Thursday, June 12, 2014

House Tour

It's been rainy and gray out all week, and I've had no appointments to call me out of the house, which has been heaven, until today. Today I am starting to feel restless, detecting a touch of cabin fever, swirling thoughts. My children are both away, and it's just my husband and me. The evenings have been unstructured and easy but now I need a change of pace and I doubt my love will want to do anything other than stay in. I get it. He's at work all day, and sometimes has meetings after, so when he gets home, he just wants to roll up the sidewalk behind him.

It's been a good week overall. I have work into the foreseeable future, with contracts that will take me through next February. I could always use more work, of course, assignments in and among the longer term projects, but for now, things are rolling along in a reassuring way and I am building all sorts of new muscles work wise. The key is keeping track of everything and staying on top of what's due when and what it will take to meet that. I like working this way.

But today, my chemistry is a little awry. I have a slight cold and a sense of constriction and unease in my chest, which is how my anxiety shows itself. It's been asleep in me for weeks, but now it seems to be stirring again, and I am trying to stay very conscious, to understand that it is only my thoughts that are creating this unsettled feeling, perhaps fueled by my internal chemistry, and maybe the need for blue sky. Nothing outside of me has changed very much. All that has changed are my thoughts about everything, especially my mother and how fragile she is, and how easy our phone calls used to be and how hard they are now.

I miss my kids of course, the nonstop commotion, their friends coming in and out, my son's bursts of hyperactivity and goofiness, my daughter's quick laugh and keen sense of the absurd, the life they bring to our house. The tidiness of everything is kind of nice. There is no sign of the chaos that reigns when they are in residence.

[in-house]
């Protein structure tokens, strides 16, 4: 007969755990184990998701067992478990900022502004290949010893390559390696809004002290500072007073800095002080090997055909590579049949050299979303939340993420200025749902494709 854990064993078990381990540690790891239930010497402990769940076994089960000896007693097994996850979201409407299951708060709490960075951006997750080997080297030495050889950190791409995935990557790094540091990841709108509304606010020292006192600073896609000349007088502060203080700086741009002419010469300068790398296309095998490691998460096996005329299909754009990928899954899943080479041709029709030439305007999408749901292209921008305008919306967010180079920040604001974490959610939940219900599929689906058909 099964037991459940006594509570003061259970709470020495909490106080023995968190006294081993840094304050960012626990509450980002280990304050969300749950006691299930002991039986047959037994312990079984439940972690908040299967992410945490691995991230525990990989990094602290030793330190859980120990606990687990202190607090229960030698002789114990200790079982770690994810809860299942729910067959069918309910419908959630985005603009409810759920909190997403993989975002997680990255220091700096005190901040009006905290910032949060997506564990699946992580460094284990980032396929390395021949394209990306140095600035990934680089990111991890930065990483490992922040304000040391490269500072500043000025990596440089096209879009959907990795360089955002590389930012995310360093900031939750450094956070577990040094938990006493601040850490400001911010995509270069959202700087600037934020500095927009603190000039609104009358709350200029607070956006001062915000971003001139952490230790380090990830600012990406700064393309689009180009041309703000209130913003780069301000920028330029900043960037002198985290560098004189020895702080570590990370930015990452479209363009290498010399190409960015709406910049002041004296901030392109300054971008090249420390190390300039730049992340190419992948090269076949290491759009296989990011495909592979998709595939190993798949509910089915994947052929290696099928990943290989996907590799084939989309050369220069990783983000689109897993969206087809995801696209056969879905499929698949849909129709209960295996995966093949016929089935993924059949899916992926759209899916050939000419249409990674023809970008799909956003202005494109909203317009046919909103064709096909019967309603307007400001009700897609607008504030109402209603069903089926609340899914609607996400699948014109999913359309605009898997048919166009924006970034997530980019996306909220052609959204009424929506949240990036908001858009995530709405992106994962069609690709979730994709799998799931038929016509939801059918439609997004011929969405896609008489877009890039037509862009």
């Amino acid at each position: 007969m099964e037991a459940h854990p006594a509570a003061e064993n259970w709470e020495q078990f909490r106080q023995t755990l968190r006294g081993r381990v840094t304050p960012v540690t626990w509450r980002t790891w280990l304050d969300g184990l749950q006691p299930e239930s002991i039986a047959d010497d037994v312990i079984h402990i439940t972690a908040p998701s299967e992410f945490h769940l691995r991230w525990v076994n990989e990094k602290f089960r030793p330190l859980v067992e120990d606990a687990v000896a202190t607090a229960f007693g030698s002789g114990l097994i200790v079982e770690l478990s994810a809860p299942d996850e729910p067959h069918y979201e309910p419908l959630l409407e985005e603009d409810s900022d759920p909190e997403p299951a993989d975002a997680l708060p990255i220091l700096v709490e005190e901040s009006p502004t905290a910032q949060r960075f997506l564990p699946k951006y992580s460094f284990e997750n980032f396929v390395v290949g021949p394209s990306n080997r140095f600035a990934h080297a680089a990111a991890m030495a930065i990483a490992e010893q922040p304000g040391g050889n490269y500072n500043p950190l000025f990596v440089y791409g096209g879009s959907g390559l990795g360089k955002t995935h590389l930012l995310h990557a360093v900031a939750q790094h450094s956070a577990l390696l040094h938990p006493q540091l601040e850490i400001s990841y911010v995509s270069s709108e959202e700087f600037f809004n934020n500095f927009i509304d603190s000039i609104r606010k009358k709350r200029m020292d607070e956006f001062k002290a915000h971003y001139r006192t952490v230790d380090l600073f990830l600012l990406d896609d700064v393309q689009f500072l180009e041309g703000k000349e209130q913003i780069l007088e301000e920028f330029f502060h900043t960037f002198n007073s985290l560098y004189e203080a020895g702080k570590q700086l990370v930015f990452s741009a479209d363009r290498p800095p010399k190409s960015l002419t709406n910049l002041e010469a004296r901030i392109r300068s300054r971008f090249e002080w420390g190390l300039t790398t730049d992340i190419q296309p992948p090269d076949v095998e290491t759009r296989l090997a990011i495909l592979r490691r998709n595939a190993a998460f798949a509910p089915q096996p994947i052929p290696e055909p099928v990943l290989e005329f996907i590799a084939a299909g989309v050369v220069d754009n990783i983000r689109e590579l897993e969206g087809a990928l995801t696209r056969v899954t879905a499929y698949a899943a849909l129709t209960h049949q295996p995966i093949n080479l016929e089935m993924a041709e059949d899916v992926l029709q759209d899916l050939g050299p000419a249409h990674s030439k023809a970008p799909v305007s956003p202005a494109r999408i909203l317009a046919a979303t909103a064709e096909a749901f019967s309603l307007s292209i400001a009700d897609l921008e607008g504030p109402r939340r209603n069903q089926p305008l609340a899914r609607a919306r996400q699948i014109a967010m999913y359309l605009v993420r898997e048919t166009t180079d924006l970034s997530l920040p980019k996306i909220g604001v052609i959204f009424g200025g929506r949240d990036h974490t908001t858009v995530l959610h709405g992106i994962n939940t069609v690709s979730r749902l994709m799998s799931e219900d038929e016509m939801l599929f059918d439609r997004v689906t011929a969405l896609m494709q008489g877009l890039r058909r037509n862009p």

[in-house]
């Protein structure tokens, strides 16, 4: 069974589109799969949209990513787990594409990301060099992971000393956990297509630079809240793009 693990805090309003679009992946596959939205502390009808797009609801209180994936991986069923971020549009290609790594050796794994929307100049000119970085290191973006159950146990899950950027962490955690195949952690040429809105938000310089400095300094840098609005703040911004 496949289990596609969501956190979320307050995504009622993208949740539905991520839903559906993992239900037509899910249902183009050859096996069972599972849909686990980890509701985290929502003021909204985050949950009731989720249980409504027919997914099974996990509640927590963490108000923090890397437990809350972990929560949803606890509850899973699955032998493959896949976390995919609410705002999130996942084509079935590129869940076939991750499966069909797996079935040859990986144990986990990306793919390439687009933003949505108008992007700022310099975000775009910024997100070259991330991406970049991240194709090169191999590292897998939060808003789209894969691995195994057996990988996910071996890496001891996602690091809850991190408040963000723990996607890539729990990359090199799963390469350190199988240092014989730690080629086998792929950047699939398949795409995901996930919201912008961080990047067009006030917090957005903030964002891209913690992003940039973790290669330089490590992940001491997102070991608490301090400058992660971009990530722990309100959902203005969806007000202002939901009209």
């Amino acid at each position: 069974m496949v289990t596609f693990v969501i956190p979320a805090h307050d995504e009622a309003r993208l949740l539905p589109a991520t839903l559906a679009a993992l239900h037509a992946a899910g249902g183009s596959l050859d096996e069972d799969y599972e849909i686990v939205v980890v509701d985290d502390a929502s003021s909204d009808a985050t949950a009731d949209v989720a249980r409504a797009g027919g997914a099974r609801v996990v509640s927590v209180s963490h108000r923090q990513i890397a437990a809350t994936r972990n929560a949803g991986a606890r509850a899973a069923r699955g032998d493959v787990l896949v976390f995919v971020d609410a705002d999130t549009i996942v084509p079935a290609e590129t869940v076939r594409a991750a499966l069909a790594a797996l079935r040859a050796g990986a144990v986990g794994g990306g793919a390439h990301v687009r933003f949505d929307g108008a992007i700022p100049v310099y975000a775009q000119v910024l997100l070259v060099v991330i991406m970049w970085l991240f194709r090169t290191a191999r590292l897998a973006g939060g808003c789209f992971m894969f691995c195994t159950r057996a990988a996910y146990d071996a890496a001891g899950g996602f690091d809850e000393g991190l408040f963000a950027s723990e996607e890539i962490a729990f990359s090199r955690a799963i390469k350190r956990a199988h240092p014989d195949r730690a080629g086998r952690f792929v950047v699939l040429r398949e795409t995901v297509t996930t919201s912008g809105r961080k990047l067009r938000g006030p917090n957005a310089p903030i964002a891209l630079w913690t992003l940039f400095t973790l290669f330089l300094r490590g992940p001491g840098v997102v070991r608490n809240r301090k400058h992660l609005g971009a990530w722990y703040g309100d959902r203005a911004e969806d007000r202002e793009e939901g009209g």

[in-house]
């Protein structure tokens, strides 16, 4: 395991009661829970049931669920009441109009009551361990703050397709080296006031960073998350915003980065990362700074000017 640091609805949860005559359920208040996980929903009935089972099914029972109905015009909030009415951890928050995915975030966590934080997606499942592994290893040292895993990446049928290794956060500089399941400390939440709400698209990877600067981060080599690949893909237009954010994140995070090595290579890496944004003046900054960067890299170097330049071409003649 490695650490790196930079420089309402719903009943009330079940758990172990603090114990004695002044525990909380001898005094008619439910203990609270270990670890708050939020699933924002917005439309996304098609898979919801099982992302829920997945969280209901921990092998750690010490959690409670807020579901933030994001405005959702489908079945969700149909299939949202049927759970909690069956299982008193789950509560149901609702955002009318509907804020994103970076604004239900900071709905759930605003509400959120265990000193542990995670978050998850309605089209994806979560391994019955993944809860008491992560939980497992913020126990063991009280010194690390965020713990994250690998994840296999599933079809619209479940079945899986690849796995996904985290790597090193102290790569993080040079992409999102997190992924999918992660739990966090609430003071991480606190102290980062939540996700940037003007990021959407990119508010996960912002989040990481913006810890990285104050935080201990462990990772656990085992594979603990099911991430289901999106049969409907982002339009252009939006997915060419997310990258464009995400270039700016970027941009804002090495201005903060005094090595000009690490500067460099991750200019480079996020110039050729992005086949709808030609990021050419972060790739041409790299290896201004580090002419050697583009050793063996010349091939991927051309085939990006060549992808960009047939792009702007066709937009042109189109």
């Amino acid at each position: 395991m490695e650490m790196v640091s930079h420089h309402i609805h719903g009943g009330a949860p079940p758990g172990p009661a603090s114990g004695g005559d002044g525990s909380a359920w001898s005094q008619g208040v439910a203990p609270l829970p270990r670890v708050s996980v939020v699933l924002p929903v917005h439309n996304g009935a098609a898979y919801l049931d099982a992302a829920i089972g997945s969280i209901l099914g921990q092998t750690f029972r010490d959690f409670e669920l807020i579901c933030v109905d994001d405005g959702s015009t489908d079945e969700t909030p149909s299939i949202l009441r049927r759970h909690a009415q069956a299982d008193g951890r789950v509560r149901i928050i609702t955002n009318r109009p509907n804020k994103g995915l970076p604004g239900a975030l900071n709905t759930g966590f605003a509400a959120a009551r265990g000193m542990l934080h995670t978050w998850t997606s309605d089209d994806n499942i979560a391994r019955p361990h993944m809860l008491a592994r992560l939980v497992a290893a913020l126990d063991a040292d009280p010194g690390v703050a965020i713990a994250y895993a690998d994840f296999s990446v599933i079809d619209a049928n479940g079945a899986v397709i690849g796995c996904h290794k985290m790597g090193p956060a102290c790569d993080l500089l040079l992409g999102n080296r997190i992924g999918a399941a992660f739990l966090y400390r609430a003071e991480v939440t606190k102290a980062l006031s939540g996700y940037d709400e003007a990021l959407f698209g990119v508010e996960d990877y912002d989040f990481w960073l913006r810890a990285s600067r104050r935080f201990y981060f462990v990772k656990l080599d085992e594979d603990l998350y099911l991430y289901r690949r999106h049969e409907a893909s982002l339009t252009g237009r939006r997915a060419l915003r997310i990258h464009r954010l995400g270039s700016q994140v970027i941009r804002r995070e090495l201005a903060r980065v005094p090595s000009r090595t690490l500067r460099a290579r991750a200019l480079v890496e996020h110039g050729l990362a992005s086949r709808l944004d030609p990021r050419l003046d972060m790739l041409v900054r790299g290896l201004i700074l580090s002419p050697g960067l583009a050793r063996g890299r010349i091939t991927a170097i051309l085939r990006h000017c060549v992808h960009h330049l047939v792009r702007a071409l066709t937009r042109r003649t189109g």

Exhibit A, my daughter's room last week.


And here is the same view of her room this week.


And this is my son's room at the moment. I would never ever take a photo of what it looks like when he is here. Picture clothes carpeting almost every surface and you get the general idea.



And the hallway. Notice the lack of shoes and bags tumbled against the bookshelves.


The living room, with no socks strewn about, no hoodies and accoutrements of the outdoors tossed on the couches and dining tables.


No boy, fast asleep in front of the television.


The kitchen counters unnaturally clear of dishes and debris.


Yep, it's neat and quiet in here. But who am I kidding. I miss the noise and the chaos. I might even miss the mess.

There's a plan forming to meet up with a friend tonight for dinner. I think we will drink wine. 


18 comments:

  1. Well, I think that is a very good plan. The dinner-with-wine one.
    My husband just took off for the weekend and I have made the bed and swept the floor and quite frankly, I am glorying in the fact that all is tidy. The boys will be here tomorrow and all will be chaos but for right now and for tonight- peace. And I know he'll be coming home and I know he's doing something he loves and so I am happy.
    Enjoy tonight! And your own peace.

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    1. Thanks, Ms. Moon. Having the house as your sanctuary, especially when you know the glorious chaos of your beloved grandsons will be arriving soon, is the best. Enjoy tonight yourself. Enjoy tomorrow too. Different as they are. xo

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  2. I love your house! We have the same style, and I feel like I would be immediately at home in there. It's a good cocoon.

    Have a glass for us :)

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    1. SJ, thank you, friend. It is a good cocoon, but one can't stay inside the cocoon too long. I'm trying to push out of it tonight, so perhaps I can go back to enjoying it. xo

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  3. Your house looks so peaceful and comfortable! And I just read a few previous posts and wanted to say how wonderful I think your daughter's concerns and ambitions are --- I'm so impressed with her character and kindness. She's as gorgeous inside as out.

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    1. A, so nice to see you here. How are you? And yes, my girl is a kind one, and loves to laugh. She and the residents where she's working seem to have hit it off famously!

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  4. My anxiety manifests as tremors in my chest and stomach. I wish I could give you advice for that unsettled feeling, but perhaps the best you can do anyway is just to be nice to yourself and drink with a friend. My house is a terror with my children home all day and it drives me batty. I'm sure I'll miss it, too. I'm glad to hear you have work lined up through February. You're doing so beautifully, forming this new life.